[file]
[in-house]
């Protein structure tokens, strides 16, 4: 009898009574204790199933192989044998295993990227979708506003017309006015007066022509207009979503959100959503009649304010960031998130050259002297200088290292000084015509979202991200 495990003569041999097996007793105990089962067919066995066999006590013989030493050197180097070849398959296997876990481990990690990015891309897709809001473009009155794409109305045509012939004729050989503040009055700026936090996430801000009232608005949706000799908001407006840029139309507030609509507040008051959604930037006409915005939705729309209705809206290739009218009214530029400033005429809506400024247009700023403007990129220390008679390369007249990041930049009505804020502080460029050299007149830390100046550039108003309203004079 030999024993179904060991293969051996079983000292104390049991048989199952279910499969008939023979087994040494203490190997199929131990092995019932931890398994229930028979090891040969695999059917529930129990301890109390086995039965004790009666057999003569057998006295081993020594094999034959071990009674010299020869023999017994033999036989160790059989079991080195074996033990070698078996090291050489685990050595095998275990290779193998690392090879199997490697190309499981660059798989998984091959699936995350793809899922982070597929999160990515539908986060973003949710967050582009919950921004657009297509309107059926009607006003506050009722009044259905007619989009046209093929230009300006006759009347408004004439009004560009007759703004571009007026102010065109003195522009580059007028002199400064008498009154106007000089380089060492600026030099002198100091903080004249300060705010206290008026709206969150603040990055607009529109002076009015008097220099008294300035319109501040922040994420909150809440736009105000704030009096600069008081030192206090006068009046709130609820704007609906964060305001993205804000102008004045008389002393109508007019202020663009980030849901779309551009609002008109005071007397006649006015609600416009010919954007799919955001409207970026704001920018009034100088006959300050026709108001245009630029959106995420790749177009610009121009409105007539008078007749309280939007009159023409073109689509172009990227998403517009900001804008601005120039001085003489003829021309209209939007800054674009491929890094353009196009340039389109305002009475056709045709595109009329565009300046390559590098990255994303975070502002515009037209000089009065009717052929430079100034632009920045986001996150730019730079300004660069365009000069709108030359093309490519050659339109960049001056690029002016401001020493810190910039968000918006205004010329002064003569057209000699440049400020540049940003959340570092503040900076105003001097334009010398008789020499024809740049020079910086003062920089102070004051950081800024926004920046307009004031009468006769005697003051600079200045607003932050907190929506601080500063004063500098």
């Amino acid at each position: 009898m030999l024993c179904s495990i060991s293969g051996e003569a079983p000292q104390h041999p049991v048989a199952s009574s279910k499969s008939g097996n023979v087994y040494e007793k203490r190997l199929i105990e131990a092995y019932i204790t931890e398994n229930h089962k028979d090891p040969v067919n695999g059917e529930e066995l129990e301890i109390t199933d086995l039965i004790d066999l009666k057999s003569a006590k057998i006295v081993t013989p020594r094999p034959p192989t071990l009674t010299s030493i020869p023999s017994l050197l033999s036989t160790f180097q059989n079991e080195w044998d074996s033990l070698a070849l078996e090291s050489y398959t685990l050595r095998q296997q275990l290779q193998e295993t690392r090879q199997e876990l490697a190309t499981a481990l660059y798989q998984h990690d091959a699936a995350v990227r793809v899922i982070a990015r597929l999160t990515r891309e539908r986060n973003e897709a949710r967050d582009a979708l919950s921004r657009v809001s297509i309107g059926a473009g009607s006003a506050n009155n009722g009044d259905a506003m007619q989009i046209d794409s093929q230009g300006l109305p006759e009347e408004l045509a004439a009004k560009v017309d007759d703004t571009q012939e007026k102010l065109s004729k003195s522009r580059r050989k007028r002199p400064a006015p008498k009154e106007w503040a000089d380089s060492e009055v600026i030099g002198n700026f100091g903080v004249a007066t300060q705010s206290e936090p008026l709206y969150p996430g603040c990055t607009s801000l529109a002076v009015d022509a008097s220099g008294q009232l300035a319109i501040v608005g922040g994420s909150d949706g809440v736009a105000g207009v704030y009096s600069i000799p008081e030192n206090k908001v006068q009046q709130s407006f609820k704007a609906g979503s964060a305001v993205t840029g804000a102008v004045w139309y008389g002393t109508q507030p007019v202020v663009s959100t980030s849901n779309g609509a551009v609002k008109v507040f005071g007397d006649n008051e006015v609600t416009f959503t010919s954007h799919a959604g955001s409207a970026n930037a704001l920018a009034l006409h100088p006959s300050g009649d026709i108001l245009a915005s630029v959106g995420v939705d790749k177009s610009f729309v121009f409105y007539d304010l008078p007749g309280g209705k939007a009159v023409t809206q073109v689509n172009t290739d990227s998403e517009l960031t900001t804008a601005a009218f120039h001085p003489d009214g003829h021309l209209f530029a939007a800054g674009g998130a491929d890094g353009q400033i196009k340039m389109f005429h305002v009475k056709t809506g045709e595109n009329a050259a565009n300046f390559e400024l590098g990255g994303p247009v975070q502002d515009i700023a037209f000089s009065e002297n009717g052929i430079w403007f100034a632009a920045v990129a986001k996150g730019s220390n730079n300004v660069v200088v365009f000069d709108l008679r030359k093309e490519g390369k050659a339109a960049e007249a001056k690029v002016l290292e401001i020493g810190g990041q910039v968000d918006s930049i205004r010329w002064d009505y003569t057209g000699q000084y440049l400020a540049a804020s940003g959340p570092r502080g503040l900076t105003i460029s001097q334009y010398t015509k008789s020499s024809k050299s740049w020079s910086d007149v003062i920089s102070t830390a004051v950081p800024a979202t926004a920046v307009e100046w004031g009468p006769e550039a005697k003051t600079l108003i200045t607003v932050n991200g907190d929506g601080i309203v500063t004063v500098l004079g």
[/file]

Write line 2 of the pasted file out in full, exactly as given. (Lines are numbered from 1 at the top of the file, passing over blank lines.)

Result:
């Protein structure tokens, strides 16, 4: 009898009574204790199933192989044998295993990227979708506003017309006015007066022509207009979503959100959503009649304010960031998130050259002297200088290292000084015509979202991200 495990003569041999097996007793105990089962067919066995066999006590013989030493050197180097070849398959296997876990481990990690990015891309897709809001473009009155794409109305045509012939004729050989503040009055700026936090996430801000009232608005949706000799908001407006840029139309507030609509507040008051959604930037006409915005939705729309209705809206290739009218009214530029400033005429809506400024247009700023403007990129220390008679390369007249990041930049009505804020502080460029050299007149830390100046550039108003309203004079 030999024993179904060991293969051996079983000292104390049991048989199952279910499969008939023979087994040494203490190997199929131990092995019932931890398994229930028979090891040969695999059917529930129990301890109390086995039965004790009666057999003569057998006295081993020594094999034959071990009674010299020869023999017994033999036989160790059989079991080195074996033990070698078996090291050489685990050595095998275990290779193998690392090879199997490697190309499981660059798989998984091959699936995350793809899922982070597929999160990515539908986060973003949710967050582009919950921004657009297509309107059926009607006003506050009722009044259905007619989009046209093929230009300006006759009347408004004439009004560009007759703004571009007026102010065109003195522009580059007028002199400064008498009154106007000089380089060492600026030099002198100091903080004249300060705010206290008026709206969150603040990055607009529109002076009015008097220099008294300035319109501040922040994420909150809440736009105000704030009096600069008081030192206090006068009046709130609820704007609906964060305001993205804000102008004045008389002393109508007019202020663009980030849901779309551009609002008109005071007397006649006015609600416009010919954007799919955001409207970026704001920018009034100088006959300050026709108001245009630029959106995420790749177009610009121009409105007539008078007749309280939007009159023409073109689509172009990227998403517009900001804008601005120039001085003489003829021309209209939007800054674009491929890094353009196009340039389109305002009475056709045709595109009329565009300046390559590098990255994303975070502002515009037209000089009065009717052929430079100034632009920045986001996150730019730079300004660069365009000069709108030359093309490519050659339109960049001056690029002016401001020493810190910039968000918006205004010329002064003569057209000699440049400020540049940003959340570092503040900076105003001097334009010398008789020499024809740049020079910086003062920089102070004051950081800024926004920046307009004031009468006769005697003051600079200045607003932050907190929506601080500063004063500098």